Eventually the nobility controlled most of the Crown lands. People without a formal title of nobility inherited or granted were not allowed to be infeudated with regalities.
After the First Partition of Poland, which was a tremendous experience for most Polish nobility, crown lands were reformed in 1775, lessening the abuses of the nobility, and the Great Sejm of 1788–1792 decided to put them on sale, to raise funds for reforms and modernising the army.
After the following partitions of Poland in 1795 the "royal lands" were directly annexed by the partitioning powers.
In the Great Duchy of Lithuania political nation did not follow experience of neighbouring Poland. Lithuanian magnates retained such lands in their hands.
Historically, the kings of Spain have possessed vast lands, palaces, castles and other buildings, however, at present all those properties are owned by the State. The Crown lands are administered by an independent institution called Patrimonio Nacional, which is responsible for the maintenance of these properties that are always available to the King or Queen of Spain.
Prior to the overthrow of the Hawaiian monarchy, the Hawaiian monarchs had access to 1.8 million acres (7,300 km²), the private lands of Kamehameha III which he set aside for the dignity of the royal office for the ruler of the Hawaiian Monarchy on 8 March 1848 during the Great Mahele. Kamehameha III and his successors made these lands their private property, selling, leasing or mortgaging at their enjoyment. At the death of Kamehameha IV, it was decided by the Kingdom's Supreme Court that under the above-mentioned instrument executed by Kamehameha III, reserving the Crown Lands, and under the confirmatory Act of 7 June 1848, "the inheritance is limited to the successors to the throne", "the wearers of the crown which the conqueror had won," and that at the same time "each successive possessor may regulate and dispose of the same according to his will and pleasure as private property, in like manner as was done by Kamehameha III." Afterwards an Act was passed 3 January 1865, "relieve the Royal Domain from encumbrances and to render the same inalienable." This Act provided for the redemption of the mortgages on the estate, and enacted that the remaining lands are to be "henceforth inalienable and shall descend to the heirs and successors of the Hawaiian Crown forever," and that "it shall not be lawful hereafter to lease said lands for any terms of years to exceed thirty." The Board of Commissioners of Crown Lands shall consist of three persons to be appointed by His Majesty the King, two of whom shall be appointed from among the members of His Cabinet Council, and serve without remuneration, and the other shall act as Land Agent, and shall be paid out of the revenues of the said lands, such sum as may be agreed to by the King."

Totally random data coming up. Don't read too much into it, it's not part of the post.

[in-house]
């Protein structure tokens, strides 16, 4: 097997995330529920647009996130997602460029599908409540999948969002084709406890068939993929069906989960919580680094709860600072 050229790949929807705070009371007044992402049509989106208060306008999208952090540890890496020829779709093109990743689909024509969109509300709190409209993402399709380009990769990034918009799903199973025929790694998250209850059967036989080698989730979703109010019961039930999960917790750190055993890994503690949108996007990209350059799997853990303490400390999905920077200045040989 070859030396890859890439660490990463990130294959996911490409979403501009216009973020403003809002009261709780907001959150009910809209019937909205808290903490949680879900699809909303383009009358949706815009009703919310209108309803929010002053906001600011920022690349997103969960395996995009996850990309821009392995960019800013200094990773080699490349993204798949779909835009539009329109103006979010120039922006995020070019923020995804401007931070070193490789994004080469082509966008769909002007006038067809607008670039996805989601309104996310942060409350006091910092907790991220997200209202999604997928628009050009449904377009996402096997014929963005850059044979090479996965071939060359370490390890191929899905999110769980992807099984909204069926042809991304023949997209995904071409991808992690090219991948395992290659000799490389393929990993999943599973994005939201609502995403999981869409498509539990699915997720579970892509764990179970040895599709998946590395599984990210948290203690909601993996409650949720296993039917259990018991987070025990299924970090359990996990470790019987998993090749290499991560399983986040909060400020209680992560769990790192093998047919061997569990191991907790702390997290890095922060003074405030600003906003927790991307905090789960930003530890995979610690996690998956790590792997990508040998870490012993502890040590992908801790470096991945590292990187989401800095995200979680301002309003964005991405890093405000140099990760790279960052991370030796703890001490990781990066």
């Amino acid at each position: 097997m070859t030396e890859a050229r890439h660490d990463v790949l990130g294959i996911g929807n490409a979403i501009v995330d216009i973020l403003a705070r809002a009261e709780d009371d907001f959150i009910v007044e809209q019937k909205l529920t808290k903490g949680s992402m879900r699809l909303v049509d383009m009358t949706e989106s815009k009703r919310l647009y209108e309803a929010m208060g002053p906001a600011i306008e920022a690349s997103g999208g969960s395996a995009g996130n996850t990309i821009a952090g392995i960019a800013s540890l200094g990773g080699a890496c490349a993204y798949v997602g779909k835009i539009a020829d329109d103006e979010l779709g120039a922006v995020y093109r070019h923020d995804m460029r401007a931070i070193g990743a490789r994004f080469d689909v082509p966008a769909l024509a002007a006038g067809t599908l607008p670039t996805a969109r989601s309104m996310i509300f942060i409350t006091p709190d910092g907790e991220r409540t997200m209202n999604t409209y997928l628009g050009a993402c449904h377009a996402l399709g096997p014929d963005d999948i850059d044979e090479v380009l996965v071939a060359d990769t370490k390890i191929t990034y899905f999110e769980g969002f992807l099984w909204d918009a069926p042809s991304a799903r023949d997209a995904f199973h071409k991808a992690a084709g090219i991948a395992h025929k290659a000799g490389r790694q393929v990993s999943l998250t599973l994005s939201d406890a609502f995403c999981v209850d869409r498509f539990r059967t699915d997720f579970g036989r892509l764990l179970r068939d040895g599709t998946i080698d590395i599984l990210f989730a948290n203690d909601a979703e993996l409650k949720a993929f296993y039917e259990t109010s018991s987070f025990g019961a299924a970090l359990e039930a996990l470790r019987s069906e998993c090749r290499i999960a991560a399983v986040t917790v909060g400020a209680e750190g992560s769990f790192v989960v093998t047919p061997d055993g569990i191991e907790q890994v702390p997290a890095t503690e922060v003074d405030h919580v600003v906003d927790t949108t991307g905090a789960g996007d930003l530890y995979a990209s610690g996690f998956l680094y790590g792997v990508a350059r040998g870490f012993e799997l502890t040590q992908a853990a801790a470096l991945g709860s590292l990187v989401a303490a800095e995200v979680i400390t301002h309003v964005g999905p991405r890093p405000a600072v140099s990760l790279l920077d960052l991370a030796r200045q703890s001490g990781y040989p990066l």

The lands were held by Queen Lili'uokalani before 17 January 1893. On this date, the monarchy was overthrown. The crown lands were taken in charge by the provisional and republican governments. When the Republic of Hawaii joined the United States in 1898, the territorial government took ownership. In 1910, Liliuokalani, the former Queen, unsuccessfully attempted to sue the United States for the loss of the Hawaiian Crown Lands.